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Open Book Alliance Releases 'Facts vs. Fiction About the Google Book Settlement'; Urges House Judiciary Committee to Explore These Seven Crucial Topics
Sep 10, 2009 (08:09 AM EDT)
SAN FRANCISCO, Sept. 10 /PRNewswire-USNewswire/ -- In advance of today's House Judiciary Committee hearing on the proposed Google Book Settlement, the Open Book Alliance released a list of seven issues related to the settlement that it believes are misunderstood and worthy of further discussion.
"There's been a lot of questions about the nature of this settlement, and, unfortunately, there remains some inaccurate information out there," said Peter Brantley, director, Internet Archive and co-chair of the Open Book Alliance. "We sincerely hope that today's hearing helps clarify some of the facts about the settlement, and we encourage the members of the House Judiciary Committee to explore these areas in its questioning of Google and its partners."
The deal would create a exclusive license for Google because the deal grants no rights to the BRR to license books to competitors -- copyright owners will have to license Google's competitors , while Google gets an license through class action process. As a result, only Google receives a license to "orphan books", whose owners won't show up to license competitors and which comprise an estimated 70% of books. In short, the settlement all but guarantees that Google would have permanent competitive advantages around comprehensiveness and cost. This is one reason why the Department of Justice is investigating the proposed deal and numerous non-profit organizations, academics and other stakeholders have condemned it.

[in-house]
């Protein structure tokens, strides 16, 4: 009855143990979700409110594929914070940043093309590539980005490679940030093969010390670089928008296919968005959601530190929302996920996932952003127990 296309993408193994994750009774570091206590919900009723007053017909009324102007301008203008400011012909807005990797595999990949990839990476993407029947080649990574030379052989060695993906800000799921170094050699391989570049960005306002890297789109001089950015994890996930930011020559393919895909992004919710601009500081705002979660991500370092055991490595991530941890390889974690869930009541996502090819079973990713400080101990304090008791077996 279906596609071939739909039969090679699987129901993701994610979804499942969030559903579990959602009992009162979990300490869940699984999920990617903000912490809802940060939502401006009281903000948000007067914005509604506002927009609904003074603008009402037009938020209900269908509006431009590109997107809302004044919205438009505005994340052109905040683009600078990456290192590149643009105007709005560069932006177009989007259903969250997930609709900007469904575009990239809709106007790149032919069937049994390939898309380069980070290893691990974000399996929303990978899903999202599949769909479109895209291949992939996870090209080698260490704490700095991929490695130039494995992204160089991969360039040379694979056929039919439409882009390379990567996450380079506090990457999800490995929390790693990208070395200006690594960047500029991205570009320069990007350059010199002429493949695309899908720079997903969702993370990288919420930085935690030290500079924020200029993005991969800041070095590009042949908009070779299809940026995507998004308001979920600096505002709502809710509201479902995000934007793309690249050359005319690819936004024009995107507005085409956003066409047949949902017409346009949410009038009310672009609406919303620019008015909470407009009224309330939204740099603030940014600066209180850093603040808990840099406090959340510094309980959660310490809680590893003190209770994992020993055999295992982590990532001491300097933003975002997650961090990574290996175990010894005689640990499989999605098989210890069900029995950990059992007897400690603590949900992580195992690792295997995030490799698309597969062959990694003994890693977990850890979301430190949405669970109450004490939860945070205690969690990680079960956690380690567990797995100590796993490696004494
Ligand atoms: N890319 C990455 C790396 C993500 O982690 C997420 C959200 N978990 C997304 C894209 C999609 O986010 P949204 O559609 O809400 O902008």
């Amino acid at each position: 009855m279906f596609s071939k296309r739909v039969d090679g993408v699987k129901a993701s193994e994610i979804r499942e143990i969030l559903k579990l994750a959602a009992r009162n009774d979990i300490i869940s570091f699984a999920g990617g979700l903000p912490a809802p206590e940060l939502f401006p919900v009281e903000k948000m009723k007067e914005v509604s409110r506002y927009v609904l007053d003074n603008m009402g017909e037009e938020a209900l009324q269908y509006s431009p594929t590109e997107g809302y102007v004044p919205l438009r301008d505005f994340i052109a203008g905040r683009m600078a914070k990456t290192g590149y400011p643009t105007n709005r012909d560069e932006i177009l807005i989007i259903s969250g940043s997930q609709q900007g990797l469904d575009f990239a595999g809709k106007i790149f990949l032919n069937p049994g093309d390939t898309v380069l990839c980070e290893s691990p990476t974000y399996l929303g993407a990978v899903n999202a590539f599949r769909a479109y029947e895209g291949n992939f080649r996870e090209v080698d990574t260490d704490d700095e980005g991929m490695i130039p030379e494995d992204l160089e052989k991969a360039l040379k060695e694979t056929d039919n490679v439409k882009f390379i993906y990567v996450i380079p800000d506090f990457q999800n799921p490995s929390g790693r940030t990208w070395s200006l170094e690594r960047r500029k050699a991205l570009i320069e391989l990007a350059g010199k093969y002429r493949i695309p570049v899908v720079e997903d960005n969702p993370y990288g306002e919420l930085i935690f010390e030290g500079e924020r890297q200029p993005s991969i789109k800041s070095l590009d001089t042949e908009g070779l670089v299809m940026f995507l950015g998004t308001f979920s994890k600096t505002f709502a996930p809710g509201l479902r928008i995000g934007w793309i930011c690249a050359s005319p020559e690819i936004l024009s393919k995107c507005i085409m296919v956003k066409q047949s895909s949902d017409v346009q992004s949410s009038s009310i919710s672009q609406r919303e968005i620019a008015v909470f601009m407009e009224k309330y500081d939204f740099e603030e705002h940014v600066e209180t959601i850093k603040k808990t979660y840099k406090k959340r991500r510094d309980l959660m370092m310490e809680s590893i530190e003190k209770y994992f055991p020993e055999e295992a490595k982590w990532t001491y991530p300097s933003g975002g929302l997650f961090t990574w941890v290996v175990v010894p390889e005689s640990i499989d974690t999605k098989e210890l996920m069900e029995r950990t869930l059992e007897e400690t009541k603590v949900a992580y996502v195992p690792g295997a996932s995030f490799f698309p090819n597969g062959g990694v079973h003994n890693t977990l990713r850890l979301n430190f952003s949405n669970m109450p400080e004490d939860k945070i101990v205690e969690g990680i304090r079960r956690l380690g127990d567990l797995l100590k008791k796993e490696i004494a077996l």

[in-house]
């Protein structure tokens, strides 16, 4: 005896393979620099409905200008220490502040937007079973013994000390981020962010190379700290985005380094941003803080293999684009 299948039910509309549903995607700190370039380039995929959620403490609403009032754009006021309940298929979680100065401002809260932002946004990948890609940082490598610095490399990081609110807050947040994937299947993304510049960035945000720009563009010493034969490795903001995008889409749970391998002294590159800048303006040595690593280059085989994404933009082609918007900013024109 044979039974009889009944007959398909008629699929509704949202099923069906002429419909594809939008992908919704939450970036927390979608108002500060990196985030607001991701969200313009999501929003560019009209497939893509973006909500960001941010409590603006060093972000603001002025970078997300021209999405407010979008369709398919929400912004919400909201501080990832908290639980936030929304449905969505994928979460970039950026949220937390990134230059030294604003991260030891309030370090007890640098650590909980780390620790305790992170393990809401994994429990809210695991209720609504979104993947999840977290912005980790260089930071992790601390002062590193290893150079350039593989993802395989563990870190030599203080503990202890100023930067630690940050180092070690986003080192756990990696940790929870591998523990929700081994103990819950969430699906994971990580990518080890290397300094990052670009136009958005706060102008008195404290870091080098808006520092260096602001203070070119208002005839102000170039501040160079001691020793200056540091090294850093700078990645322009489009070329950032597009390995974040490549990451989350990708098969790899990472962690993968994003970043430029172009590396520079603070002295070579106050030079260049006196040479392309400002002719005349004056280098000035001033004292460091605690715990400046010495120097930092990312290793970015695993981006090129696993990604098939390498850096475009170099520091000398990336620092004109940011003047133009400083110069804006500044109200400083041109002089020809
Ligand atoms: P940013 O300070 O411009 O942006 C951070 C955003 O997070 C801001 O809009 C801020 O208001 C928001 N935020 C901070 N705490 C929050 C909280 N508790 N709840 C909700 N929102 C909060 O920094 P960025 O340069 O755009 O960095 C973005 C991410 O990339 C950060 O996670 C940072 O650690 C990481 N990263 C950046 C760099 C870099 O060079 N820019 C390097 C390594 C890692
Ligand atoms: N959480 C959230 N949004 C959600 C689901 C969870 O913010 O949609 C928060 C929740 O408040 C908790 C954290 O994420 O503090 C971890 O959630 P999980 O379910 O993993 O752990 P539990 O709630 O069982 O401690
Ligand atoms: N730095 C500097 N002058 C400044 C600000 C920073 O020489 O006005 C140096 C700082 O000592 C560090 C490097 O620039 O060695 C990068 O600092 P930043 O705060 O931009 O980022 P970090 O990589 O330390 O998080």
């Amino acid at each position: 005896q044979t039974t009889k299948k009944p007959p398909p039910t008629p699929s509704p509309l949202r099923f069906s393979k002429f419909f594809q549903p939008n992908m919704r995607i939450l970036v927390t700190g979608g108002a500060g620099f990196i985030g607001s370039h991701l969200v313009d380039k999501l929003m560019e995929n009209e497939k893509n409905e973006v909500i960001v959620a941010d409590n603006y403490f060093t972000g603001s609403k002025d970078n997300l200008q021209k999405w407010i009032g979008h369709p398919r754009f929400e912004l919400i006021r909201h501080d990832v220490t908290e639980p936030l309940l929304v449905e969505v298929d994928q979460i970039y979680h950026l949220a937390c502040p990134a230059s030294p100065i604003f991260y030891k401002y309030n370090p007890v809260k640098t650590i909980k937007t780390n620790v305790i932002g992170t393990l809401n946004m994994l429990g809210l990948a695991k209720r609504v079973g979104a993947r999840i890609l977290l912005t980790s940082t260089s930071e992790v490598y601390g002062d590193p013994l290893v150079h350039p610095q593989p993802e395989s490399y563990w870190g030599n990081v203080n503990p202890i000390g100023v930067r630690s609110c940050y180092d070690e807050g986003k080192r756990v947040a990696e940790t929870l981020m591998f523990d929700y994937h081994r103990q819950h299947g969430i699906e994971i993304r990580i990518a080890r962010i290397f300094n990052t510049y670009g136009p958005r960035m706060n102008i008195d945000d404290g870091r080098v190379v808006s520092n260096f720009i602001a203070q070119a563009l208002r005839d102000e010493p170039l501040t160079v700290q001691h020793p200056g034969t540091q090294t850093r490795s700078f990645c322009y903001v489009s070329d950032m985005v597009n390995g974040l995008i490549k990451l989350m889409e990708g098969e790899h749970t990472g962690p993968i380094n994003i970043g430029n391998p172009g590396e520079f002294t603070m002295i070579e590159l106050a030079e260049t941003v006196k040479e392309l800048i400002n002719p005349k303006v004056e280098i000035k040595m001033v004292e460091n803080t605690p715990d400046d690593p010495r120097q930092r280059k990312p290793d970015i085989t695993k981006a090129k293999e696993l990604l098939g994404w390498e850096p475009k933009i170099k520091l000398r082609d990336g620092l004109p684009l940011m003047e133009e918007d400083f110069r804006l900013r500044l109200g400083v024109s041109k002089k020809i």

Google's copying activities were initially focused on feeding its search engine. That continues to be its primary motivation. The proposed settlement would provide Google enormous benefits by using books to improve the artificial intelligence (AI) behind of its services, including its dominant web search and advertising, via valuable "non-display" uses. Under the proposed settlement, authors and publishers would get paid nothing for any of these uses. As one Google engineer explained, "We're not scanning all those books to be read by people. We're scanning them to be read by [our] AI."
The Open Book Alliance is a coalition of librarians, legal scholars, authors, publishers, and technology companies created to counter the proposed Google Book Settlement in its current form. The Open Book Alliance can be found online at HASH(0x130da20) , and on Twitter @OBAlliance.
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CONTACT: Open Book Alliance, email@example.com
Web site: http://www.openbookalliance.org//